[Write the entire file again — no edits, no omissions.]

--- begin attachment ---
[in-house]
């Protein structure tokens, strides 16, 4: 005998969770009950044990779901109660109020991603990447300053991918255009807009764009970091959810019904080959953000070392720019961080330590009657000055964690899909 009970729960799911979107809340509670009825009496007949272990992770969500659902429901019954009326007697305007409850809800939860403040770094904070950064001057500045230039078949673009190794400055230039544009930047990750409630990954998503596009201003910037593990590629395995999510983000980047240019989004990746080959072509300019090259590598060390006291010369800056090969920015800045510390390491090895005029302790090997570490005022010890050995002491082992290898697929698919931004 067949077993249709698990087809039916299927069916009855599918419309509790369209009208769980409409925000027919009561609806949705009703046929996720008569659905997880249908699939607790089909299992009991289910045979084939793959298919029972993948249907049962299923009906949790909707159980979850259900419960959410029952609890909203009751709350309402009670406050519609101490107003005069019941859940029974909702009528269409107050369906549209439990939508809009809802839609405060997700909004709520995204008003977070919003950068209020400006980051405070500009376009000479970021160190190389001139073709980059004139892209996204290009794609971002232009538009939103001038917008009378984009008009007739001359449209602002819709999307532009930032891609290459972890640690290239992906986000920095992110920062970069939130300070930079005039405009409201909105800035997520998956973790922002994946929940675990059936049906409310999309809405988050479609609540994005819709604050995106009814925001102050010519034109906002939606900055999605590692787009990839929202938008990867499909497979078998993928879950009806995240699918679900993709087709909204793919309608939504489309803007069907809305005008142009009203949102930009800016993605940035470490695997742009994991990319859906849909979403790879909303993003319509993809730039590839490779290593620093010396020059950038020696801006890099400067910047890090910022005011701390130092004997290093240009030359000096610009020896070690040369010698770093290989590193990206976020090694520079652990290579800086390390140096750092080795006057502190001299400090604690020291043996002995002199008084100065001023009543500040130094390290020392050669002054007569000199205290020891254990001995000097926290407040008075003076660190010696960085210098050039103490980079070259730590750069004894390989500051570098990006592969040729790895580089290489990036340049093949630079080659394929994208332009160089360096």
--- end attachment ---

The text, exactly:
[in-house]
């Protein structure tokens, strides 16, 4: 005998969770009950044990779901109660109020991603990447300053991918255009807009764009970091959810019904080959953000070392720019961080330590009657000055964690899909 009970729960799911979107809340509670009825009496007949272990992770969500659902429901019954009326007697305007409850809800939860403040770094904070950064001057500045230039078949673009190794400055230039544009930047990750409630990954998503596009201003910037593990590629395995999510983000980047240019989004990746080959072509300019090259590598060390006291010369800056090969920015800045510390390491090895005029302790090997570490005022010890050995002491082992290898697929698919931004 067949077993249709698990087809039916299927069916009855599918419309509790369209009208769980409409925000027919009561609806949705009703046929996720008569659905997880249908699939607790089909299992009991289910045979084939793959298919029972993948249907049962299923009906949790909707159980979850259900419960959410029952609890909203009751709350309402009670406050519609101490107003005069019941859940029974909702009528269409107050369906549209439990939508809009809802839609405060997700909004709520995204008003977070919003950068209020400006980051405070500009376009000479970021160190190389001139073709980059004139892209996204290009794609971002232009538009939103001038917008009378984009008009007739001359449209602002819709999307532009930032891609290459972890640690290239992906986000920095992110920062970069939130300070930079005039405009409201909105800035997520998956973790922002994946929940675990059936049906409310999309809405988050479609609540994005819709604050995106009814925001102050010519034109906002939606900055999605590692787009990839929202938008990867499909497979078998993928879950009806995240699918679900993709087709909204793919309608939504489309803007069907809305005008142009009203949102930009800016993605940035470490695997742009994991990319859906849909979403790879909303993003319509993809730039590839490779290593620093010396020059950038020696801006890099400067910047890090910022005011701390130092004997290093240009030359000096610009020896070690040369010698770093290989590193990206976020090694520079652990290579800086390390140096750092080795006057502190001299400090604690020291043996002995002199008084100065001023009543500040130094390290020392050669002054007569000199205290020891254990001995000097926290407040008075003076660190010696960085210098050039103490980079070259730590750069004894390989500051570098990006592969040729790895580089290489990036340049093949630079080659394929994208332009160089360096």